I liked sharing my monthly net worth and income reports. I liked that over time a community developed of other bloggers who were sharing this type of personal information, and that developers created tools like NetworthIQ that made online personal financial reporting much easier. The result of having all these data is the tendency to compare. Strangers would look at my balance sheet, and depending on the year, would wonder why the numbers were so low for someone my age working in a professional career, or would wonder why the numbers were so high for someone my age who spends most of his time writing online. I can take the criticism, but every once in a while, someone would get discouraged because they were comparing the numbers to his or her own life.

Similarly, and I’ve even written about this before, researchers have published studies which break down respondents into age groups and offer each group’s average net worth. This is another false comparison. You can’t just compare your net worth to some average based on age groups. There are many more variables that come into play. In some cases, a comparison might present some motivation, but that’s certainly not a universal response.

The number doesn’t tell the whole story, as we can see from an analysis of the Bidens’ finances. For someone with a net worth of $50,000 and no debt, on the surface it might seem like they might want to be more like Joe Biden and his net worth of about $215,000. His level of debt, however, is nothing to aspire to. The Bidens can presumably handle their debt with such a secure future, but that’s attributable to human capital, not financial capital.

Human capital may be hard to define, but in a nutshell, it’s your potential for future success. What would be the state of your wealth (or lack thereof) if you consider human capital in addition to your balance sheets?

Photo: Center for American Progress

Updated June 20, 2014 and originally published October 1, 2012.

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About the author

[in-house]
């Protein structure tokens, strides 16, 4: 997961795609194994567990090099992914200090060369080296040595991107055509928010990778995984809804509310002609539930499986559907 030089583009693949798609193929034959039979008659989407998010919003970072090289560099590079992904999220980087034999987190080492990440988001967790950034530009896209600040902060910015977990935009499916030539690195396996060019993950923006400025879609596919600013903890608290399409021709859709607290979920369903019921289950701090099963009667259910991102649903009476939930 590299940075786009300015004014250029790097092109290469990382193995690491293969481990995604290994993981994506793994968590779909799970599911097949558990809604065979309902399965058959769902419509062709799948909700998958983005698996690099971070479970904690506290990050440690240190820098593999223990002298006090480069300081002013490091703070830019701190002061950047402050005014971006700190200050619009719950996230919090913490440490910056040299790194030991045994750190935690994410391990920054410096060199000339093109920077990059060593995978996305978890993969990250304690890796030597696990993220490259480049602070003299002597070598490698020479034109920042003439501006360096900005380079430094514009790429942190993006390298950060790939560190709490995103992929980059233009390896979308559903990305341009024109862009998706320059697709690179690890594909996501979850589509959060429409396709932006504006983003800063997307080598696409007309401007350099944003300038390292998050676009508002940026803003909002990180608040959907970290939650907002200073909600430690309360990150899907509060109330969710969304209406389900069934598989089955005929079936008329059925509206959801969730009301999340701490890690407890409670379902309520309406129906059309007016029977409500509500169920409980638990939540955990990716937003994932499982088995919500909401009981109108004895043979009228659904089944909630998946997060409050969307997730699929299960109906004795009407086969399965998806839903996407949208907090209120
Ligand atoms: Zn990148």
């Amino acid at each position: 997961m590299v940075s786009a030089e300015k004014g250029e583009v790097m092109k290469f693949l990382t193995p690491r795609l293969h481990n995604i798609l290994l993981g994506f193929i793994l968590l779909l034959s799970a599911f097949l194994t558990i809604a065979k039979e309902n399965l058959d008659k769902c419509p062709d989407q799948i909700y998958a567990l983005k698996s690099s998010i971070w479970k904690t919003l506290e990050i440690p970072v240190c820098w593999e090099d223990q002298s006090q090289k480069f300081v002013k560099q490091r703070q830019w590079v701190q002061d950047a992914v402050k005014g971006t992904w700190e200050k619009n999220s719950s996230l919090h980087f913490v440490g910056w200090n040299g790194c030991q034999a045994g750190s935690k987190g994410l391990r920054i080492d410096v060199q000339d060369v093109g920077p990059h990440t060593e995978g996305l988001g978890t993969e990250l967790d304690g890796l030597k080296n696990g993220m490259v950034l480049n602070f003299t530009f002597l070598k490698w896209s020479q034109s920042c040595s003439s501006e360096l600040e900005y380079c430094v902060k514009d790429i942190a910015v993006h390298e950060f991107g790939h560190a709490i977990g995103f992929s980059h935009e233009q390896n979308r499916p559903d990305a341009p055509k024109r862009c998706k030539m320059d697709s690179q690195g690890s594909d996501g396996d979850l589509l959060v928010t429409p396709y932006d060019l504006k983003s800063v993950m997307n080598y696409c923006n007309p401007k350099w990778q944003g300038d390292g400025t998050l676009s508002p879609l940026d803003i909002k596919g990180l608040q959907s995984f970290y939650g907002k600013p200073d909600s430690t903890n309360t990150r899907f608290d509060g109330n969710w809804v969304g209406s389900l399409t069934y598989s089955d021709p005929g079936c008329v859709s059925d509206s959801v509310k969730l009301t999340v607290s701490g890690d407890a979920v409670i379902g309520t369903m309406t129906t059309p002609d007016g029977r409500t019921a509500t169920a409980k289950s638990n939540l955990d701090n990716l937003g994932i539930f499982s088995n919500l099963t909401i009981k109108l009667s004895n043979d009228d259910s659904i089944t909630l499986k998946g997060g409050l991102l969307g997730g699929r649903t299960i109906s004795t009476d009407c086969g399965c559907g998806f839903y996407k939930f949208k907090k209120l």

Luke Landes is the founder of Consumerism Commentary. He has been blogging and writing for the internet since 1995 and has been building online communities since 1991. Find out more about Luke Landes and follow him on Twitter. View all articles by .

{ 11 comments… read them below or add one }

avatar 1 Anonymous

As for human capital, I’m a lottery winner. I married the best woman ever and on earth I can’t imagine a bigger blessing anybody could have. (Just celebrated our 40th)

In addition, we are blessed with an enormous extended family, and not a single drop of bad blood in there. How rare is that? We an go visit any one of tens of cousins, uncles and aunts, and always be welcome. On top of that we have more friends than we have calendar room for. At times that’s a a challenge, but overall another huge blessing. We’re blessed to have made our Drop Dead Money, and we can do what we like to do – just spent a weekend in the Colorado mountains where the aspens were at their peak.

I just started a new interest: blogging, and between the online conversations and the recent Fincon conference, the friendships just keep adding. I can’t claim credit for much of this – family is by and large a matter of luck – but I enjoy every minute of it! :)

You should run this post again in the middle of November! :)

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avatar 2 Anonymous